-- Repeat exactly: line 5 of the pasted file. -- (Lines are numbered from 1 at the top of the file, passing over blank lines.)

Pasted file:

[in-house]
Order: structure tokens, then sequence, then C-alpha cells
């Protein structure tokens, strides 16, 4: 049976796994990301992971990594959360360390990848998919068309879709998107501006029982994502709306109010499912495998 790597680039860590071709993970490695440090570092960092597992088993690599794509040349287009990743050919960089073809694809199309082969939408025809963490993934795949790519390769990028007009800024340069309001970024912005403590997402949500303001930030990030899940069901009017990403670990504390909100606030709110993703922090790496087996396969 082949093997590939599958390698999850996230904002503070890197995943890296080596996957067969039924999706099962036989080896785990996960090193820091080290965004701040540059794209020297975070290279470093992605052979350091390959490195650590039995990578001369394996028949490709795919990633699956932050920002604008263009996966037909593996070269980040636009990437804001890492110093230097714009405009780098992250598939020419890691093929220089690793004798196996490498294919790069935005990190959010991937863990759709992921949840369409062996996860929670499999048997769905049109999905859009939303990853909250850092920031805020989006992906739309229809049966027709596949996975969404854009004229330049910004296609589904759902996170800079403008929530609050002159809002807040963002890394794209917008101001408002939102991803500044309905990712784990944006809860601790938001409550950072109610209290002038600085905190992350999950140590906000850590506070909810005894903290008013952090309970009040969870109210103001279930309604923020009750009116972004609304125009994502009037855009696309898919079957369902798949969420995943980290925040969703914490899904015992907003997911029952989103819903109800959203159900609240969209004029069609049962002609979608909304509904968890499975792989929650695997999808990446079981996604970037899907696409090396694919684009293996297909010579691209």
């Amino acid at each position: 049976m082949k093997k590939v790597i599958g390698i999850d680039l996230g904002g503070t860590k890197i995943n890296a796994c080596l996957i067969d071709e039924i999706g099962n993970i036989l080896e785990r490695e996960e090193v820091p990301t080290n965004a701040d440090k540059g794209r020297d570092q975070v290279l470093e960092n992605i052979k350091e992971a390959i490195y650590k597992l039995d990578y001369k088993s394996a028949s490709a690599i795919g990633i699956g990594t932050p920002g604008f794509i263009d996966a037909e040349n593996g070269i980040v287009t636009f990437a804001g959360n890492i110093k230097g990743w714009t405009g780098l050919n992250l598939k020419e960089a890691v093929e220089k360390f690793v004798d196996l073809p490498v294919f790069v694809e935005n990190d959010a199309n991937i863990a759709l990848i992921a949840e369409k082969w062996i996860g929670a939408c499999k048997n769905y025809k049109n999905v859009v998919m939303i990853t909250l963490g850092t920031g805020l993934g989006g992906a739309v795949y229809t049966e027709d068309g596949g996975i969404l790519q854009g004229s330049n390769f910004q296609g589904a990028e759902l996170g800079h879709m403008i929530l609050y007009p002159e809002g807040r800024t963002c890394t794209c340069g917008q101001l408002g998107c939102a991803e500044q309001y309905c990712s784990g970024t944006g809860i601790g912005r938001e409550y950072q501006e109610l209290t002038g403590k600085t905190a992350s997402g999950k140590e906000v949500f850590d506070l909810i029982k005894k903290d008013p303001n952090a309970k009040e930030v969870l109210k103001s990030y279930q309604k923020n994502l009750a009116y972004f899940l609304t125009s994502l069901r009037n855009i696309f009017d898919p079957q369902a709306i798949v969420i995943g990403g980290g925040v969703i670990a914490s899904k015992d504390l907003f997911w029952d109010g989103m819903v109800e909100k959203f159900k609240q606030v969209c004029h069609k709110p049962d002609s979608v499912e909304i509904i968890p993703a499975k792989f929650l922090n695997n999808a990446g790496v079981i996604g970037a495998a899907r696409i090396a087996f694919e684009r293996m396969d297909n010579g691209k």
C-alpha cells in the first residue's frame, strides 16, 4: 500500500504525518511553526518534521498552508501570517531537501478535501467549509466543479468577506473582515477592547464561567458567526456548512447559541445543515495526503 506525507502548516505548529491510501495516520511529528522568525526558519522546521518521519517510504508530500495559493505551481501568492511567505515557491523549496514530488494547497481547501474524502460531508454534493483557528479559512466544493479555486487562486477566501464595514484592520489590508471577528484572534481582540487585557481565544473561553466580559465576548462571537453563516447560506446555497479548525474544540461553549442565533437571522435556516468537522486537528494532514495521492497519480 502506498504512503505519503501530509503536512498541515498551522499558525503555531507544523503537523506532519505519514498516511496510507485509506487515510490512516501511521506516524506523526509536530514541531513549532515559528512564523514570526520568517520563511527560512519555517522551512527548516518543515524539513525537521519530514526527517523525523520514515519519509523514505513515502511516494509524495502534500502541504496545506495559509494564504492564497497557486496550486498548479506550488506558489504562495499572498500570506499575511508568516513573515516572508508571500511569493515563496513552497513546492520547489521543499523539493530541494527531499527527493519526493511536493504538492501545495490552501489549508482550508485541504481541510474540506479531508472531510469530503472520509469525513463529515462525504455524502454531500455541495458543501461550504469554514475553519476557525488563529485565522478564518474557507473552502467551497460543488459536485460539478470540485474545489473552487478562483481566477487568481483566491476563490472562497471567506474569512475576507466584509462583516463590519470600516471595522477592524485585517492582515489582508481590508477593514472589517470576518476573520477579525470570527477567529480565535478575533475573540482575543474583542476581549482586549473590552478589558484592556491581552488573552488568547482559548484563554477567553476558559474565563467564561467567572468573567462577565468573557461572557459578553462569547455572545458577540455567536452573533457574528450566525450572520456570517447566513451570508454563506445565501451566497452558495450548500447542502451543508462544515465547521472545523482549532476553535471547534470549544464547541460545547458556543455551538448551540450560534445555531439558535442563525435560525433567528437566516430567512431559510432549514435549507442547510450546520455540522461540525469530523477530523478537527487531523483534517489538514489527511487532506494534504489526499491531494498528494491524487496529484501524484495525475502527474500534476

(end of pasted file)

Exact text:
C-alpha cells in the first residue's frame, strides 16, 4: 500500500504525518511553526518534521498552508501570517531537501478535501467549509466543479468577506473582515477592547464561567458567526456548512447559541445543515495526503 506525507502548516505548529491510501495516520511529528522568525526558519522546521518521519517510504508530500495559493505551481501568492511567505515557491523549496514530488494547497481547501474524502460531508454534493483557528479559512466544493479555486487562486477566501464595514484592520489590508471577528484572534481582540487585557481565544473561553466580559465576548462571537453563516447560506446555497479548525474544540461553549442565533437571522435556516468537522486537528494532514495521492497519480 502506498504512503505519503501530509503536512498541515498551522499558525503555531507544523503537523506532519505519514498516511496510507485509506487515510490512516501511521506516524506523526509536530514541531513549532515559528512564523514570526520568517520563511527560512519555517522551512527548516518543515524539513525537521519530514526527517523525523520514515519519509523514505513515502511516494509524495502534500502541504496545506495559509494564504492564497497557486496550486498548479506550488506558489504562495499572498500570506499575511508568516513573515516572508508571500511569493515563496513552497513546492520547489521543499523539493530541494527531499527527493519526493511536493504538492501545495490552501489549508482550508485541504481541510474540506479531508472531510469530503472520509469525513463529515462525504455524502454531500455541495458543501461550504469554514475553519476557525488563529485565522478564518474557507473552502467551497460543488459536485460539478470540485474545489473552487478562483481566477487568481483566491476563490472562497471567506474569512475576507466584509462583516463590519470600516471595522477592524485585517492582515489582508481590508477593514472589517470576518476573520477579525470570527477567529480565535478575533475573540482575543474583542476581549482586549473590552478589558484592556491581552488573552488568547482559548484563554477567553476558559474565563467564561467567572468573567462577565468573557461572557459578553462569547455572545458577540455567536452573533457574528450566525450572520456570517447566513451570508454563506445565501451566497452558495450548500447542502451543508462544515465547521472545523482549532476553535471547534470549544464547541460545547458556543455551538448551540450560534445555531439558535442563525435560525433567528437566516430567512431559510432549514435549507442547510450546520455540522461540525469530523477530523478537527487531523483534517489538514489527511487532506494534504489526499491531494498528494491524487496529484501524484495525475502527474500534476